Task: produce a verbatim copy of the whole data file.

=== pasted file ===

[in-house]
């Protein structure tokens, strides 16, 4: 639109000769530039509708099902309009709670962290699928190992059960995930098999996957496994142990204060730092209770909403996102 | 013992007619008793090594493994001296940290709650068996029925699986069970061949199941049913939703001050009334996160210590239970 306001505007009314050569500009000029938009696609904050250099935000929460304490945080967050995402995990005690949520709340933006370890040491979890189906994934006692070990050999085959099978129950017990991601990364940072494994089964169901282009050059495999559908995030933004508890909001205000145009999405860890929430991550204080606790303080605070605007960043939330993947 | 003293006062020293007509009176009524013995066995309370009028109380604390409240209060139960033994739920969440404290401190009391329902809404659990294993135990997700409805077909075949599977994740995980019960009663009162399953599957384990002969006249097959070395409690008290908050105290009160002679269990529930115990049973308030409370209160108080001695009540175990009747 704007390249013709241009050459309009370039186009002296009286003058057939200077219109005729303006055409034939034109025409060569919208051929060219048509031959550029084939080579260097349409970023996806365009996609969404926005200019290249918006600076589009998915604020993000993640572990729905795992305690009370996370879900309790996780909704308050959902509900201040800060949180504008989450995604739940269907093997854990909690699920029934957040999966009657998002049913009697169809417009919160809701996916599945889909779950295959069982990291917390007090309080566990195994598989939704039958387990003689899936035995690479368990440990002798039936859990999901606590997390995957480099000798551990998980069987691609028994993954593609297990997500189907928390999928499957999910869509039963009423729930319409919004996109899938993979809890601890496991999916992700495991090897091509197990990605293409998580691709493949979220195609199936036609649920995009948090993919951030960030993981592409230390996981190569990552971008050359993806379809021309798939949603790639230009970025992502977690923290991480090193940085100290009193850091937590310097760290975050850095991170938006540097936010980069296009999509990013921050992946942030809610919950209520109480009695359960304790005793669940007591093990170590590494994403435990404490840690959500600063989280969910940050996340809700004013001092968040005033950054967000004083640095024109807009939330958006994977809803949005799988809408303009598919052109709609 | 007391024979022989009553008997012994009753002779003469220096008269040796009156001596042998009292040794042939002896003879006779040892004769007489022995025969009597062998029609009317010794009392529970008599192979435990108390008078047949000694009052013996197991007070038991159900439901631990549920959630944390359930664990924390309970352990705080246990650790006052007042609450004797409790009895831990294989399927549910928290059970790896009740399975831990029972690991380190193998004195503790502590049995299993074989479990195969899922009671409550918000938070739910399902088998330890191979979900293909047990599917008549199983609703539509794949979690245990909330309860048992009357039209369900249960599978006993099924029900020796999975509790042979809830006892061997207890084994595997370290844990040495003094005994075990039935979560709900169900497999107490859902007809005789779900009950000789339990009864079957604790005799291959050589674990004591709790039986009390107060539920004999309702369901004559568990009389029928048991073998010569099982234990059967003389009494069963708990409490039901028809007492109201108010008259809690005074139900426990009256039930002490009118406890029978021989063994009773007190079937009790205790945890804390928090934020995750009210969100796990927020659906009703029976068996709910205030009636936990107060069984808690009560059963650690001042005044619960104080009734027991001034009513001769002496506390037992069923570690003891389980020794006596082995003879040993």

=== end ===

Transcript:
[in-house]
């Protein structure tokens, strides 16, 4: 639109000769530039509708099902309009709670962290699928190992059960995930098999996957496994142990204060730092209770909403996102 | 013992007619008793090594493994001296940290709650068996029925699986069970061949199941049913939703001050009334996160210590239970 306001505007009314050569500009000029938009696609904050250099935000929460304490945080967050995402995990005690949520709340933006370890040491979890189906994934006692070990050999085959099978129950017990991601990364940072494994089964169901282009050059495999559908995030933004508890909001205000145009999405860890929430991550204080606790303080605070605007960043939330993947 | 003293006062020293007509009176009524013995066995309370009028109380604390409240209060139960033994739920969440404290401190009391329902809404659990294993135990997700409805077909075949599977994740995980019960009663009162399953599957384990002969006249097959070395409690008290908050105290009160002679269990529930115990049973308030409370209160108080001695009540175990009747 704007390249013709241009050459309009370039186009002296009286003058057939200077219109005729303006055409034939034109025409060569919208051929060219048509031959550029084939080579260097349409970023996806365009996609969404926005200019290249918006600076589009998915604020993000993640572990729905795992305690009370996370879900309790996780909704308050959902509900201040800060949180504008989450995604739940269907093997854990909690699920029934957040999966009657998002049913009697169809417009919160809701996916599945889909779950295959069982990291917390007090309080566990195994598989939704039958387990003689899936035995690479368990440990002798039936859990999901606590997390995957480099000798551990998980069987691609028994993954593609297990997500189907928390999928499957999910869509039963009423729930319409919004996109899938993979809890601890496991999916992700495991090897091509197990990605293409998580691709493949979220195609199936036609649920995009948090993919951030960030993981592409230390996981190569990552971008050359993806379809021309798939949603790639230009970025992502977690923290991480090193940085100290009193850091937590310097760290975050850095991170938006540097936010980069296009999509990013921050992946942030809610919950209520109480009695359960304790005793669940007591093990170590590494994403435990404490840690959500600063989280969910940050996340809700004013001092968040005033950054967000004083640095024109807009939330958006994977809803949005799988809408303009598919052109709609 | 007391024979022989009553008997012994009753002779003469220096008269040796009156001596042998009292040794042939002896003879006779040892004769007489022995025969009597062998029609009317010794009392529970008599192979435990108390008078047949000694009052013996197991007070038991159900439901631990549920959630944390359930664990924390309970352990705080246990650790006052007042609450004797409790009895831990294989399927549910928290059970790896009740399975831990029972690991380190193998004195503790502590049995299993074989479990195969899922009671409550918000938070739910399902088998330890191979979900293909047990599917008549199983609703539509794949979690245990909330309860048992009357039209369900249960599978006993099924029900020796999975509790042979809830006892061997207890084994595997370290844990040495003094005994075990039935979560709900169900497999107490859902007809005789779900009950000789339990009864079957604790005799291959050589674990004591709790039986009390107060539920004999309702369901004559568990009389029928048991073998010569099982234990059967003389009494069963708990409490039901028809007492109201108010008259809690005074139900426990009256039930002490009118406890029978021989063994009773007190079937009790205790945890804390928090934020995750009210969100796990927020659906009703029976068996709910205030009636936990107060069984808690009560059963650690001042005044619960104080009734027991001034009513001769002496506390037992069923570690003891389980020794006596082995003879040993």